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The Inferno (Barnes & Noble Classics Series) (Barnes & Noble Classics) [Paperback]

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Item Number 400375  
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Item Specifications...

Pages   352
Est. Packaging Dimensions:   Length: 8.06" Width: 5.14" Height: 0.9"
Weight:   0.65 lbs.
Binding  Softcover
Release Date   Sep 1, 2003
Publisher   Barnes & Noble Classics
ISBN  1593080514  
EAN  9781593080518  


Availability  0 units.


Item Description...
The Inferno, by Dante Alighieri, is part of the Barnes & Noble Classics series, which offers quality editions at affordable prices to the student and the general reader, including new scholarship, thoughtful design, and pages of carefully crafted extras. Here are some of the remarkable features of Barnes & Noble Classics:
New introductions commissioned from today's top writers and scholars Biographies of the authors Chronologies of contemporary historical, biographical, and cultural events Footnotes and endnotes Selective discussions of imitations, parodies, poems, books, plays, paintings, operas, statuary, and films inspired by the work Comments by other famous authors Study questions to challenge the reader's viewpoints and expectations Bibliographies for further reading Indices & Glossaries, when appropriateAll editions are beautifully designed and are printed to superior specifications; some include illustrations of historical interest. Barnes & Noble Classics pulls together a constellation of influences—biographical, historical, and literary—to enrich each reader's understanding of these enduring works.
 
The Inferno remains literature's most hallowed and graphic vision of Hell. Dante plunges readers into this unforgettable world with a deceptively simple—and now legendary—tercet:

Midway upon the journey of our life
I found myself within a forest dark
For the straightforward pathway had been lost.

With these words, Dante plunges readers into the unforgettable world of the Inferno—one of the most graphic visions of Hell ever created. In this first part of the epic The Divine Comedy, Dante is led by the poet Virgil down into the nine circles of Hell, where he travels through nightmare landscapes of fetid cesspools, viper pits, frozen lakes, and boiling rivers of blood and witnesses sinners being beaten, burned, eaten, defecated upon, and torn to pieces by demons. Along the way he meets the most fascinating characters known to the classical and medieval world—the silver-tongued Ulysses, lustful Francesca da Rimini, the heretical Farinata degli Uberti, and scores of other intriguing and notorious figures.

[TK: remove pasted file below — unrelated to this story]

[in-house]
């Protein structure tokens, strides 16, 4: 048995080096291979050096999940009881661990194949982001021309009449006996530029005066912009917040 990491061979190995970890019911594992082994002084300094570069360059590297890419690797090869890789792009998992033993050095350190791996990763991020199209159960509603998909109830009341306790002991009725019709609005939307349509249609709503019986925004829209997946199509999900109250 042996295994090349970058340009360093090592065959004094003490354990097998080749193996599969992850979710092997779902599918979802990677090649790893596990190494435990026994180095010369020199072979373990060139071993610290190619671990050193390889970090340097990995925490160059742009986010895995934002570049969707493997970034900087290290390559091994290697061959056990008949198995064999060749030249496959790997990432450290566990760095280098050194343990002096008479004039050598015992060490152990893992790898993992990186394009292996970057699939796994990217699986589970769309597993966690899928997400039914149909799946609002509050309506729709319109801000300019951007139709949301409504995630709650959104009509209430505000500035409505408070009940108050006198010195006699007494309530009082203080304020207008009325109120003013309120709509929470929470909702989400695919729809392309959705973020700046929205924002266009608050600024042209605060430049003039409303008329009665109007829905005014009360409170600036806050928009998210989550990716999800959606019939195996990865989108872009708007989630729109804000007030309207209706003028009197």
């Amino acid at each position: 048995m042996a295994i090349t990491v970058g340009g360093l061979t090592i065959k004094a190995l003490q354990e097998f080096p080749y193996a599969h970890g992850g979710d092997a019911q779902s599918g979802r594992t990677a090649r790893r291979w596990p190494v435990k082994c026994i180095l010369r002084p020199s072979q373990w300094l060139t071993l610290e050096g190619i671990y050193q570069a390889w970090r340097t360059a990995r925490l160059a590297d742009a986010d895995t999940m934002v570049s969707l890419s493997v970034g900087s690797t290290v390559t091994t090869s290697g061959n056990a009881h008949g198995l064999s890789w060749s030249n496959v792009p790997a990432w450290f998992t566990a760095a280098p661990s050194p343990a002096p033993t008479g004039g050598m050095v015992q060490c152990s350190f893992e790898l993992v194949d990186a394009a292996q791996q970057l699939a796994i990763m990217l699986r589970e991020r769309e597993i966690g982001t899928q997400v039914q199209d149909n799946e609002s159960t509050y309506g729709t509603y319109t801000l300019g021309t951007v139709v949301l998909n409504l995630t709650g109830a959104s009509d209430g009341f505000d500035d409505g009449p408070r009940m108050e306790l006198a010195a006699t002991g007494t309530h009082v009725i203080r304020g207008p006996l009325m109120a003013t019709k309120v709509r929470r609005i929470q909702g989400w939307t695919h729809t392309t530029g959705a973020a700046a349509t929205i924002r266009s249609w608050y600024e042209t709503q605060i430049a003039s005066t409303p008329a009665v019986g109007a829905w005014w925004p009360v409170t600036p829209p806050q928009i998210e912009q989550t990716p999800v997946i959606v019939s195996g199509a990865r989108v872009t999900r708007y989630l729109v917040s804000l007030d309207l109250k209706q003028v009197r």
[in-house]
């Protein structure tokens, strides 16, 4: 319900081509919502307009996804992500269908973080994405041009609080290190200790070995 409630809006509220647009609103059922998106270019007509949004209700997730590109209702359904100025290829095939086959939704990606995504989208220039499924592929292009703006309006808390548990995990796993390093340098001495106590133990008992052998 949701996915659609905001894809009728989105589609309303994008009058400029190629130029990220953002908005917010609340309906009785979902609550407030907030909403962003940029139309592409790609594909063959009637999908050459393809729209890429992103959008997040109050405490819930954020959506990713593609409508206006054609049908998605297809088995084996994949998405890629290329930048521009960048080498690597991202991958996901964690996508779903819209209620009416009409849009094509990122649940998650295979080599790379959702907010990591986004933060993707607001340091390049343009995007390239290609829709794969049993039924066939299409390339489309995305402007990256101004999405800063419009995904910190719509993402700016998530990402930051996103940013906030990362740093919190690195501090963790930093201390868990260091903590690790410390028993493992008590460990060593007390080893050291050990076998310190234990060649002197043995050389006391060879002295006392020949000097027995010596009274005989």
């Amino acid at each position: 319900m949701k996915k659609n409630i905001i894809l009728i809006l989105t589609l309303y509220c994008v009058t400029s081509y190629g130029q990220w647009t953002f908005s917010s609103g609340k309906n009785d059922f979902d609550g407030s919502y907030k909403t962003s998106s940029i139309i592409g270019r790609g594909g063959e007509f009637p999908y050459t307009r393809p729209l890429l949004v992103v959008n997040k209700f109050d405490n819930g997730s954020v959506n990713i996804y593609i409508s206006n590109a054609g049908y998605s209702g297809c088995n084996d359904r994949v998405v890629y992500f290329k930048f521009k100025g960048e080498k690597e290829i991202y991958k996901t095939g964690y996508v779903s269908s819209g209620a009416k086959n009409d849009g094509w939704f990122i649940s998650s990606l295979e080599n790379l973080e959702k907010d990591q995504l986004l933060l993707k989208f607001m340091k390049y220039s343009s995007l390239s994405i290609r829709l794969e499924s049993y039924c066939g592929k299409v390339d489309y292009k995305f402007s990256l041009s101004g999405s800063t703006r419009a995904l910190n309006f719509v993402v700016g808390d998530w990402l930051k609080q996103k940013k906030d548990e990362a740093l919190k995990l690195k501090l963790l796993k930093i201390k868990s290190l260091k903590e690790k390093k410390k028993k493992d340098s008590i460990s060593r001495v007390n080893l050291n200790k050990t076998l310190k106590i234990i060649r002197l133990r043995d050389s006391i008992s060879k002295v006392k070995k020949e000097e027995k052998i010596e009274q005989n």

This edition of the Inferno revives the famous Henry Wadsworth Longfellow translation, which first introduced Dante's literary genius to a broad American audience. “Opening the book we stand face to face with the poet,” wrote William Dean Howells of Longfellow's Dante, “and when his voice ceases we may marvel if he has not sung to us in his own Tuscan.” Lyrically graceful and brimming with startlingly vivid images, Dante's Inferno is a perpetually engrossing classic that ranks with the greatest works of Homer and Shakespeare.

Features a map of Hell and illustrations by Gustave Doré.
 
Peter Bondanella is Distinguished Professor of Comparative Literature and Italian at Indiana University and a past president of the American Association for Italian Studies. His publications include a number of translations of Italian classics, books on Italian Renaissance literature and Italian cinema, and a dictionary of Italian literature.



Buy The Inferno (Barnes & Noble Classics Series) (Barnes & Noble Classics) by Dante Alighieri, Henry Wadsworth Longfellow, Peter Bondanella, Gustave Dore & Henry Wadsworth Longfellow from our Christian Books store - isbn: 9781593080518 & 1593080514

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More About Dante Alighieri, Henry Wadsworth Longfellow, Peter Bondanella, Gustave Dore & Henry Wadsworth Longfellow